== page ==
by Thea Singer
It’s one thing to grow bacteria in a test tube, perform a screen in the lab, and find a mutation in the pathogen’s genes. It’s a whole other thing, and much rarer, to find the exact same mutation in nature—in this case, in E. coli in urine samples from some 500 patients suffering from relapsing urinary tract infections.
The confluent discovery, by University Distinguished Professor Kim Lewis and his colleagues, was published on Wednesday in the journal Nature. It could put people with relapsing UTIs on the fast track for a new therapeutic regimen that Lewis described in an earlier paper.
“We took a large collection of E. coli isolates from patients with relapsing UTIs,” explains Lewis, who is director of the Antimicrobial Discovery Center. “And we found that quite a number of those isolates had exactly the same mutation—in a gene called hipA—that we and other scientists have seen in test-tube experiments.”
She was delighted by what she saw: hipA leapt to the fore in both populations.Pooja Balani, a doctoral student in Lewis’ lab at the time of the study and a first author of the paper, spent countless hours performing a genetic screen with then Northeastern research assistant professor Marin Vulić and poring over both test-tube cultures of E. coli and patients’ UTI isolates, in search of hipA mutations.
The “persister” breakthrough
An estimated 150 million UTIs occur each year worldwide, accounting for $6 billion in healthcare costs, according to the American Urological Association. The bacterium E. coli is responsible for the majority of them. Antibiotics are the standard treatment, but often the infection returns when treatment is stopped.
Lewis’ lab had spent years trying to learn why, and in 2001 published a paper that brought the answer into the light of day: A subpopulation of bacterial cells called “persisters” was conferring antibiotic “tolerance.”
Antibiotic tolerance is distinct from antibiotic “resistance,” which occurs when a pathogen acquires a genetic mutation that allows it to code for a protein that destroys the antibiotic. Think of it this way: With resistance, the bacteria brandish a new killer weapon. With tolerance, the bacteria hide in a foxhole, waiting till the enemy has fled. Then they come out and multiply.
Bacteria are one-cell organisms. To reproduce, they simply divide: One cell becomes two cells, and so on, until an army of progeny infect the host—here, a person’s urinary tract. But sometimes the division results in one active bacteria cell, which continues to grow and divide, and one that is alive but stops growing—it is dormant, existing in what Lewis calls “a sporelike state.” That is a persister cell.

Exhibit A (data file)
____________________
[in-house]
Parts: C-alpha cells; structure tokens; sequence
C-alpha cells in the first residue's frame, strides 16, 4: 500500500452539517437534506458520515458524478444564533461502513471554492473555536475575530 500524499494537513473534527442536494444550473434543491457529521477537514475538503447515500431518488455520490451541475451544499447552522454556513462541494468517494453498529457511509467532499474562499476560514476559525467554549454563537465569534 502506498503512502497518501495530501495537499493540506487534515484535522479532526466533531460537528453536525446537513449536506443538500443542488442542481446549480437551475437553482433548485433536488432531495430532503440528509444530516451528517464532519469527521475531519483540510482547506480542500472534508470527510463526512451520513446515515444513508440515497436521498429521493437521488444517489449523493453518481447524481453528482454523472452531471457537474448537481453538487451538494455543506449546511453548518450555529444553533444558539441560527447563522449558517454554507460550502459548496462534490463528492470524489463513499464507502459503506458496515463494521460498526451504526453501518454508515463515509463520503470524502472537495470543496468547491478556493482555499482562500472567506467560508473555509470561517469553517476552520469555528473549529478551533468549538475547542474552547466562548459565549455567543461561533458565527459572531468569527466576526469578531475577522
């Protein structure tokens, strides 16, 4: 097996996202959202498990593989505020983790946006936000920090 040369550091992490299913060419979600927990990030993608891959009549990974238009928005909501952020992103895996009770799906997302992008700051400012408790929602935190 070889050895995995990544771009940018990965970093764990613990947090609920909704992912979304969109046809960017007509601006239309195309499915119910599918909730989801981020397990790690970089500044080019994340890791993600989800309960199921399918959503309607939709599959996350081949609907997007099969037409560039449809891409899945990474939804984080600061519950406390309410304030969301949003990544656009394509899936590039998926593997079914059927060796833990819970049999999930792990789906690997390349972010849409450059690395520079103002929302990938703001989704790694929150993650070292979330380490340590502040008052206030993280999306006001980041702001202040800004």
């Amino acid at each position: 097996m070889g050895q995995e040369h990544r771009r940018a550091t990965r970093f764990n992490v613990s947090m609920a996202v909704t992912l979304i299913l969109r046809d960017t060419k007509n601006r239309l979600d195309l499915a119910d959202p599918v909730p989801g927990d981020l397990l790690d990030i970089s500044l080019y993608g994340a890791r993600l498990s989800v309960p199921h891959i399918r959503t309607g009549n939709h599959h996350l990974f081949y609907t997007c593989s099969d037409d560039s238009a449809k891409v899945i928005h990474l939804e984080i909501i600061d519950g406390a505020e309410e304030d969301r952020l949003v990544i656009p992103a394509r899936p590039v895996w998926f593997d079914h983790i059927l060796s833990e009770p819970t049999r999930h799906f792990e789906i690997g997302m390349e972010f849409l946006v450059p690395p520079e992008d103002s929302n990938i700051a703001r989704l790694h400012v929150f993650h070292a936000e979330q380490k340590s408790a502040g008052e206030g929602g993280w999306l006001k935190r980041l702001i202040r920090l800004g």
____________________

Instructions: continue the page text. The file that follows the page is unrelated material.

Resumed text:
“There’s a small subpopulation of persisters that are formed by all pathogens we’ve studied so far,” says Lewis. Because antibiotics attack only actively functioning bacterial cells, he says, persisters escape the onslaught.
“Persisters are like a bet-hedging defense strategy for bacteria,” says Balani. “Ultimately they save the population.”
From the lab to the bedside
Collaborators in the new study included Maria A. Schumacher, Richard G. Brennan, and their students at Duke University School of Medicine, who analyzed the structure of hipA to determine how the mutation increased production of persister cells. What they found was a molecular balancing act gone awry.
The hipA gene codes for a protein—a toxin. The toxin is usually held in check by another protein, an antitoxin, that is coded for by another gene, hipB. Toxin-antitoxin gene pairs are “scattered around the chromosomes of all bacteria we know of,” says Lewis. A mutation in either gene, however, can throw the balance off kilter. Hence, the more toxin produced by hipA, the more likely the cell will shut down—that is, become a persister. “The hipA mutation gives rise to about 1,000 times more persisters than a gene without it,” says Lewis.
Knowing this genetic mechanism could enable clinicians to customize treatment for relapsing UTIs. “You can track whether your patient has E. coli with a hipA mutation, and if so, introduce a pulse-dosing regimen,” says Lewis, citing his earlier paper about pulse dosing and the pathogen that causes Lyme disease.
Pulse dosing, he says, is straightforward: You give the patient an antibiotic and it kills all the growing cells. Then the persister cells start “waking up.” But before they can divide to form a new population, you hit them with the antibiotic again.
“In a test tube, if you repeat this a couple of times, you can completely eradicate the population,” Lewis says. “I believe that the same thing can be done in people.”